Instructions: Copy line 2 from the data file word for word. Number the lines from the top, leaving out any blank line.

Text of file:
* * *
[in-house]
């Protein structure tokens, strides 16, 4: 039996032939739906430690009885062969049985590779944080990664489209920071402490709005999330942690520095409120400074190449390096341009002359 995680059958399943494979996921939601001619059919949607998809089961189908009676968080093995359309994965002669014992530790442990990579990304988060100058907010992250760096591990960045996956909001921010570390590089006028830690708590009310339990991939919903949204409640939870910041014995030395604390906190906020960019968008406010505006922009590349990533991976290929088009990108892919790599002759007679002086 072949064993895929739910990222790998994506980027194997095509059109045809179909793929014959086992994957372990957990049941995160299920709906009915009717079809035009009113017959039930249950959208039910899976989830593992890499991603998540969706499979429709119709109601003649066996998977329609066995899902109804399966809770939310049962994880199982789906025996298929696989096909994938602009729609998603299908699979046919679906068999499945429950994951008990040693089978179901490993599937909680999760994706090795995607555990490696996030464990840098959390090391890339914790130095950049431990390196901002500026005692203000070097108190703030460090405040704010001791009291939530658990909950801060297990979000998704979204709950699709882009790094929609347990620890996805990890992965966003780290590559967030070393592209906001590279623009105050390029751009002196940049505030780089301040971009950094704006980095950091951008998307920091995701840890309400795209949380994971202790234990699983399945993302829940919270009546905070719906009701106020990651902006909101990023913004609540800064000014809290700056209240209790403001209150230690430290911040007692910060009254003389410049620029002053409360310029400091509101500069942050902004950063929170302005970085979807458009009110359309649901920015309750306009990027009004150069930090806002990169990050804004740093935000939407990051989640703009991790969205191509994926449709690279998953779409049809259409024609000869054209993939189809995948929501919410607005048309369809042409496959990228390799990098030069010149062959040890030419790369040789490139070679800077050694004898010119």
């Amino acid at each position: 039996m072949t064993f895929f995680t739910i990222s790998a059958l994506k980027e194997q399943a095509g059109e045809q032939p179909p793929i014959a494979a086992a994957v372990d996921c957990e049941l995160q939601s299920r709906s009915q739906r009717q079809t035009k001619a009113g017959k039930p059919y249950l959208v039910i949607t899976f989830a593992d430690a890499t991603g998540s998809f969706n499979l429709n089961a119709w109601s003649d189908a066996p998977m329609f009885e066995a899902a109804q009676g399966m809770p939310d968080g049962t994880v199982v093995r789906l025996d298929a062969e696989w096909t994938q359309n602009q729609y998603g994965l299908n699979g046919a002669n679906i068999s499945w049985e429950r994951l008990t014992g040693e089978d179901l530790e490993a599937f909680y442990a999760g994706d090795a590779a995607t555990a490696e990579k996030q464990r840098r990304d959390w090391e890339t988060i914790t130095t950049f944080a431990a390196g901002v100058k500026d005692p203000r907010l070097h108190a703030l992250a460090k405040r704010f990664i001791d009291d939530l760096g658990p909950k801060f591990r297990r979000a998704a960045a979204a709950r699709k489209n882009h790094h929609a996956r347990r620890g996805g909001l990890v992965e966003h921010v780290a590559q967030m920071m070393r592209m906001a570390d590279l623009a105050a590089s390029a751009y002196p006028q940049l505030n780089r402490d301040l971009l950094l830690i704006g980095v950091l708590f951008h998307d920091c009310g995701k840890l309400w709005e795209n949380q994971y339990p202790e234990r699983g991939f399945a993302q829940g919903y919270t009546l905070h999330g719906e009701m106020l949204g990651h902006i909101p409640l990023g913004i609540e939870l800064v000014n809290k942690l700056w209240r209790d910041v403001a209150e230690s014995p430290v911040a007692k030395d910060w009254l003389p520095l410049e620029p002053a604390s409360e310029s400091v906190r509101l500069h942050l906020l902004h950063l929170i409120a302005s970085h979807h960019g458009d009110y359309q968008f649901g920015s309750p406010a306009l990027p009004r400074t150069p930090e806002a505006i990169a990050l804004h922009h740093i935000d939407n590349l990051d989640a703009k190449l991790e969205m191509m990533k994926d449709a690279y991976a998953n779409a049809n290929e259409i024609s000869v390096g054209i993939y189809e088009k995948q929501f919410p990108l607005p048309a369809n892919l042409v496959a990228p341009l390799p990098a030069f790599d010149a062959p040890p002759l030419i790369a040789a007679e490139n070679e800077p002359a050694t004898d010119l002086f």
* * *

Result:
């Protein structure tokens, strides 16, 4: 039996032939739906430690009885062969049985590779944080990664489209920071402490709005999330942690520095409120400074190449390096341009002359 995680059958399943494979996921939601001619059919949607998809089961189908009676968080093995359309994965002669014992530790442990990579990304988060100058907010992250760096591990960045996956909001921010570390590089006028830690708590009310339990991939919903949204409640939870910041014995030395604390906190906020960019968008406010505006922009590349990533991976290929088009990108892919790599002759007679002086 072949064993895929739910990222790998994506980027194997095509059109045809179909793929014959086992994957372990957990049941995160299920709906009915009717079809035009009113017959039930249950959208039910899976989830593992890499991603998540969706499979429709119709109601003649066996998977329609066995899902109804399966809770939310049962994880199982789906025996298929696989096909994938602009729609998603299908699979046919679906068999499945429950994951008990040693089978179901490993599937909680999760994706090795995607555990490696996030464990840098959390090391890339914790130095950049431990390196901002500026005692203000070097108190703030460090405040704010001791009291939530658990909950801060297990979000998704979204709950699709882009790094929609347990620890996805990890992965966003780290590559967030070393592209906001590279623009105050390029751009002196940049505030780089301040971009950094704006980095950091951008998307920091995701840890309400795209949380994971202790234990699983399945993302829940919270009546905070719906009701106020990651902006909101990023913004609540800064000014809290700056209240209790403001209150230690430290911040007692910060009254003389410049620029002053409360310029400091509101500069942050902004950063929170302005970085979807458009009110359309649901920015309750306009990027009004150069930090806002990169990050804004740093935000939407990051989640703009991790969205191509994926449709690279998953779409049809259409024609000869054209993939189809995948929501919410607005048309369809042409496959990228390799990098030069010149062959040890030419790369040789490139070679800077050694004898010119």